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Impacts of Climate Change on Pastures​

Plant response to temperature

Rates of photosynthesis in the plant increase as temperatures rise to an optimum level.  Beyond this, photosynthesis and growth rates are hampered.  C4 grasses are better adapted to higher temperatures (29-30°C) than C3 grasses (20-25°C).

Some natural adaptation and selection may occur in pasture populations to adjust for temperature changes over time, however this is not currently well understood for NZ grown species.

Plant response to water availability

Water deficits caused by dry weather conditions reduce the photosynthetic capacity of plants and therefore impact on plant growth potential.  A lack of water sends a message to the water regulators in a plant’s leaves, known as stomata, to close.  This process retains plant water but reduces significantly the plants ability to respire and therefore to produce energy via photosynthesis for further growth.  Both C3 and C4 grasses are sensitive to this process.

Prolonged water excesses such as waterlogged soils or flooding also impact on a plants ability to photosynthesis and grow.

Plant response to increased atmospheric carbon dioxide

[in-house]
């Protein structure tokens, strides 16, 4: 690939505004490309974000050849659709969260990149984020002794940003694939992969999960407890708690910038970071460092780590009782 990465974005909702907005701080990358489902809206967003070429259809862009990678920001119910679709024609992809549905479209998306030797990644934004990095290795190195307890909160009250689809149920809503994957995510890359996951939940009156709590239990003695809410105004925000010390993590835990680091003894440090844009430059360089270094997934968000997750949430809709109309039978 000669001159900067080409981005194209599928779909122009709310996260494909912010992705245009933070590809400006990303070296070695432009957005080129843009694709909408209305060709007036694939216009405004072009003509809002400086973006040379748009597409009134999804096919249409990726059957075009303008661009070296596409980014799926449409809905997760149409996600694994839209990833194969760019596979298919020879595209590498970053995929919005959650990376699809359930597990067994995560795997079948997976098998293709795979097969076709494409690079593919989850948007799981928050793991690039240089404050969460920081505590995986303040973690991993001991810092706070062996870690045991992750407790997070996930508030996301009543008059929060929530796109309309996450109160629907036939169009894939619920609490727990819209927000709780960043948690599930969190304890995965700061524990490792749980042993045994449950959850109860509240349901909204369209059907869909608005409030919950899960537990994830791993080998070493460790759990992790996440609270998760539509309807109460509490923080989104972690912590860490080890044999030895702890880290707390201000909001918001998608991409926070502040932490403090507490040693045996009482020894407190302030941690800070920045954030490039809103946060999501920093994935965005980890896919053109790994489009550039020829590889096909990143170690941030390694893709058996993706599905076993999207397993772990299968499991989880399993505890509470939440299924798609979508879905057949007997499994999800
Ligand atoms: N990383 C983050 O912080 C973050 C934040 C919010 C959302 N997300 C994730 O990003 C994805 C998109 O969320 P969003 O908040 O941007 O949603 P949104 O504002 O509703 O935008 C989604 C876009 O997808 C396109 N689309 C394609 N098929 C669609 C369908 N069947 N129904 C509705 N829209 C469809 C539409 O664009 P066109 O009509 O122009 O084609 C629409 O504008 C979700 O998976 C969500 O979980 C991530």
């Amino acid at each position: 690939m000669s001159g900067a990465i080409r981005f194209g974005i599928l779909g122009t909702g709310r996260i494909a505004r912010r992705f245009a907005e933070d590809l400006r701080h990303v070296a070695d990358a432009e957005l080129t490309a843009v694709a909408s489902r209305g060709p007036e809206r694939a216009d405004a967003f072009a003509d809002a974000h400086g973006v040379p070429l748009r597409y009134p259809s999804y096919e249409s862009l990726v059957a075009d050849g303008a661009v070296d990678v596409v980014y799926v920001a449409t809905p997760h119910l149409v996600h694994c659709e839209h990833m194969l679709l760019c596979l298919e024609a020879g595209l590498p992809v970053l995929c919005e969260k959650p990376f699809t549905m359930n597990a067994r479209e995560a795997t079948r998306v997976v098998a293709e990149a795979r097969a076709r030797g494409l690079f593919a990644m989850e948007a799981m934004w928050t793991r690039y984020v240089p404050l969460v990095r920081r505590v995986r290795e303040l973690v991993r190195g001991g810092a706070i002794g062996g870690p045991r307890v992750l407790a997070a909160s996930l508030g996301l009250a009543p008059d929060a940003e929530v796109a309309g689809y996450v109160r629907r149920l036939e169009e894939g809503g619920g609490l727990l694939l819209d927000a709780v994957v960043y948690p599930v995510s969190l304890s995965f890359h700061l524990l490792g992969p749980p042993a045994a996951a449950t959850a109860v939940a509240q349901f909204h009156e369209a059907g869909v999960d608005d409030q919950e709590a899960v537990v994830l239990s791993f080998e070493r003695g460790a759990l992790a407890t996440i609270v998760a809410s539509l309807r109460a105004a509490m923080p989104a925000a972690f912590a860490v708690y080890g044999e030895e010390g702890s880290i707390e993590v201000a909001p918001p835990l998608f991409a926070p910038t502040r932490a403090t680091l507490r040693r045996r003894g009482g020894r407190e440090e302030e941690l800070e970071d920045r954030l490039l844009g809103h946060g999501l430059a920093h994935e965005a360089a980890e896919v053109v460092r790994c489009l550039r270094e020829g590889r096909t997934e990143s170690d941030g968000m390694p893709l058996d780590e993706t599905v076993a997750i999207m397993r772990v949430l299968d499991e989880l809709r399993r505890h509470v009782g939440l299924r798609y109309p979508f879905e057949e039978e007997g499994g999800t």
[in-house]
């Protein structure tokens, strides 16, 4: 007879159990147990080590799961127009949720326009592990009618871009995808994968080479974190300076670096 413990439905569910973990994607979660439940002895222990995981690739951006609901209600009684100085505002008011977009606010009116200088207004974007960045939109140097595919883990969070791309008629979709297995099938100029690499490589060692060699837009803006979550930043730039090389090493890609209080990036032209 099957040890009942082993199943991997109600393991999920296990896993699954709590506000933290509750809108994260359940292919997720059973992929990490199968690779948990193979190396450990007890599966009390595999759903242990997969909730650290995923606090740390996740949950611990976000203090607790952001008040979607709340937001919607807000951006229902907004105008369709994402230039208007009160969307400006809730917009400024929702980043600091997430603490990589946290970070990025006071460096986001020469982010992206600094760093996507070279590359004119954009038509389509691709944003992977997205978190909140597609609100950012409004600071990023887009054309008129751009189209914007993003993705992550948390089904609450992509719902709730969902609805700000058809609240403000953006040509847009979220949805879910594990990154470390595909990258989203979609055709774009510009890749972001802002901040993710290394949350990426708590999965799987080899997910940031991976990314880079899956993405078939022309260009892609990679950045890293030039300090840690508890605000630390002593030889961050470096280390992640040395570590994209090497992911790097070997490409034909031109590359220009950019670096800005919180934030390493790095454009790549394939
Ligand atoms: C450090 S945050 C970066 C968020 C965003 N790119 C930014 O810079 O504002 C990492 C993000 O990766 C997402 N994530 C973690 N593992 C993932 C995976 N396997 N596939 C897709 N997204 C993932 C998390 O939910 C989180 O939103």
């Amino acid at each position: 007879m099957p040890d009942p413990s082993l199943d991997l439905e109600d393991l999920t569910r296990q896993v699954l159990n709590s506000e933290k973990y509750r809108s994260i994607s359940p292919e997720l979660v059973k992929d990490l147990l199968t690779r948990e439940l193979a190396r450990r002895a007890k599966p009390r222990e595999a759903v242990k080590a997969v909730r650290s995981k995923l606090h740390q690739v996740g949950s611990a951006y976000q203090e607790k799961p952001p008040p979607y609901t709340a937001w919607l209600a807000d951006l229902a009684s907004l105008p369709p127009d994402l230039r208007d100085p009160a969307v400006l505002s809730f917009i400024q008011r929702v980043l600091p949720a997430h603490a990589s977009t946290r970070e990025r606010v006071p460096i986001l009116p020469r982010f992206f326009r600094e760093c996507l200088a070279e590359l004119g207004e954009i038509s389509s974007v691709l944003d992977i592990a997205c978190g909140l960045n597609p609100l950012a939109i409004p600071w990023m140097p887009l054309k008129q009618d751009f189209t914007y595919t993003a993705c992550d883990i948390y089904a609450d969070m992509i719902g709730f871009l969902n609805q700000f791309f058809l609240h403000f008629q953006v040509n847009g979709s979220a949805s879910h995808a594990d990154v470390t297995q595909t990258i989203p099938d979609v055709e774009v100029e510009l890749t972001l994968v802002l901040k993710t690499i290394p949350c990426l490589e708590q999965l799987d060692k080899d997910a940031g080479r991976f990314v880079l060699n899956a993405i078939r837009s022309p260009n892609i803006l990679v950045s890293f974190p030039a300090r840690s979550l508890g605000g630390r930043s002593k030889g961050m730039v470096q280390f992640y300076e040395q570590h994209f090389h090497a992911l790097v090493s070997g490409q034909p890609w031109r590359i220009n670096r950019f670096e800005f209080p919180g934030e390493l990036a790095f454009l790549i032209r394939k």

Elevated CO2 levels have the effect of stimulating photosynthesis and therefore plant growth, both above and below ground.  It is estimated that a potential increase of 4-33% of gross canopy photosynthesis may be achieved in NZ pastures if future atmospheric CO2 levels rise. A limiting factor here is that this growth is optimised between 14.5 and 18.5°C.  Above 18.5°C however, the negative effects of increasing temperatures counters the positive effect of increased CO2 on plant growth.

The plants ability to respond to extra CO2 also relies on N being available for plants, suggesting that an increase in N applications may be required in the future for some pastures.  Nutrient poor soils will not be able to take as much advantage of CO2 responses as soils with adequate nutrients.

Pasture quality and composition responses

Pastures may be susceptible to earlier flowering and a more rapid senescence resulting in a loss of quality earlier in summer than is currently experienced.

Legumes may increase in number in pastures from warmer temperatures and elevated CO2.  This would increase the nutritive value, crude protein levels and ME.

Should a considerable shift from C3 to C4 grasses occur along with an expected increase in weeds within the pasture composition a negative impact on overall nutritive value may occur.  While C4 grasses and weeds do better under higher temperatures they have a reduced protein content and are less digestible and lower ME than C3 plants.

Pests and diseases are likely to be more prevalent under predicted climate changes.  This includes faster lifecycles and wider geographic spread.  Responses to heat or excessive moisture stress may also increase plant susceptibility to disease.


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